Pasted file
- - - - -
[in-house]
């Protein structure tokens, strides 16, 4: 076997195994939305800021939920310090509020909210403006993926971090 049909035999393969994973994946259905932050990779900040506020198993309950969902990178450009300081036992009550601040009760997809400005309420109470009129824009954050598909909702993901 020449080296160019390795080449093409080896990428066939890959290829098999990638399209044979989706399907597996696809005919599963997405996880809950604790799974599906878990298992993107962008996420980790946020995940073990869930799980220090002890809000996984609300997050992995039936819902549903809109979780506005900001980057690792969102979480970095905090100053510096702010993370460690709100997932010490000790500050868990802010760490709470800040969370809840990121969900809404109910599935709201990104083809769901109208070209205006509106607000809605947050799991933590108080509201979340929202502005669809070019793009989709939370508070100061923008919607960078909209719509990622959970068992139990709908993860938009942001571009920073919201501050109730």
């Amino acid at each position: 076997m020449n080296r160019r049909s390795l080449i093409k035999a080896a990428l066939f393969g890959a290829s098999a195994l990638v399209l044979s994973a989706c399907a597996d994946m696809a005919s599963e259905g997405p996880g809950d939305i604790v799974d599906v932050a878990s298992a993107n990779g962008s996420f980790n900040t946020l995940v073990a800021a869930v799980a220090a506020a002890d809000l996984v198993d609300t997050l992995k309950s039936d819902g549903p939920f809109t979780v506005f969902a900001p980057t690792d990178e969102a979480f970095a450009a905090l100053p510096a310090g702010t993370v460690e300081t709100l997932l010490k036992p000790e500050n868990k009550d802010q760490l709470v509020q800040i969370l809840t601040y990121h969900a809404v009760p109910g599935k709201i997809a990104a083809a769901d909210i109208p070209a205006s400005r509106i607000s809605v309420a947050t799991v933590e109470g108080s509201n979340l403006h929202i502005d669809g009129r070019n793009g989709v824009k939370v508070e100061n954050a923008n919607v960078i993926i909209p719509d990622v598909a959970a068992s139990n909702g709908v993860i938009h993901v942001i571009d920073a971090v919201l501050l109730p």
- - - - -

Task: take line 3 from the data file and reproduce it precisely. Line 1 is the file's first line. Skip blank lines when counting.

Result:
């Amino acid at each position: 076997m020449n080296r160019r049909s390795l080449i093409k035999a080896a990428l066939f393969g890959a290829s098999a195994l990638v399209l044979s994973a989706c399907a597996d994946m696809a005919s599963e259905g997405p996880g809950d939305i604790v799974d599906v932050a878990s298992a993107n990779g962008s996420f980790n900040t946020l995940v073990a800021a869930v799980a220090a506020a002890d809000l996984v198993d609300t997050l992995k309950s039936d819902g549903p939920f809109t979780v506005f969902a900001p980057t690792d990178e969102a979480f970095a450009a905090l100053p510096a310090g702010t993370v460690e300081t709100l997932l010490k036992p000790e500050n868990k009550d802010q760490l709470v509020q800040i969370l809840t601040y990121h969900a809404v009760p109910g599935k709201i997809a990104a083809a769901d909210i109208p070209a205006s400005r509106i607000s809605v309420a947050t799991v933590e109470g108080s509201n979340l403006h929202i502005d669809g009129r070019n793009g989709v824009k939370v508070e100061n954050a923008n919607v960078i993926i909209p719509d990622v598909a959970a068992s139990n909702g709908v993860i938009h993901v942001i571009d920073a971090v919201l501050l109730p």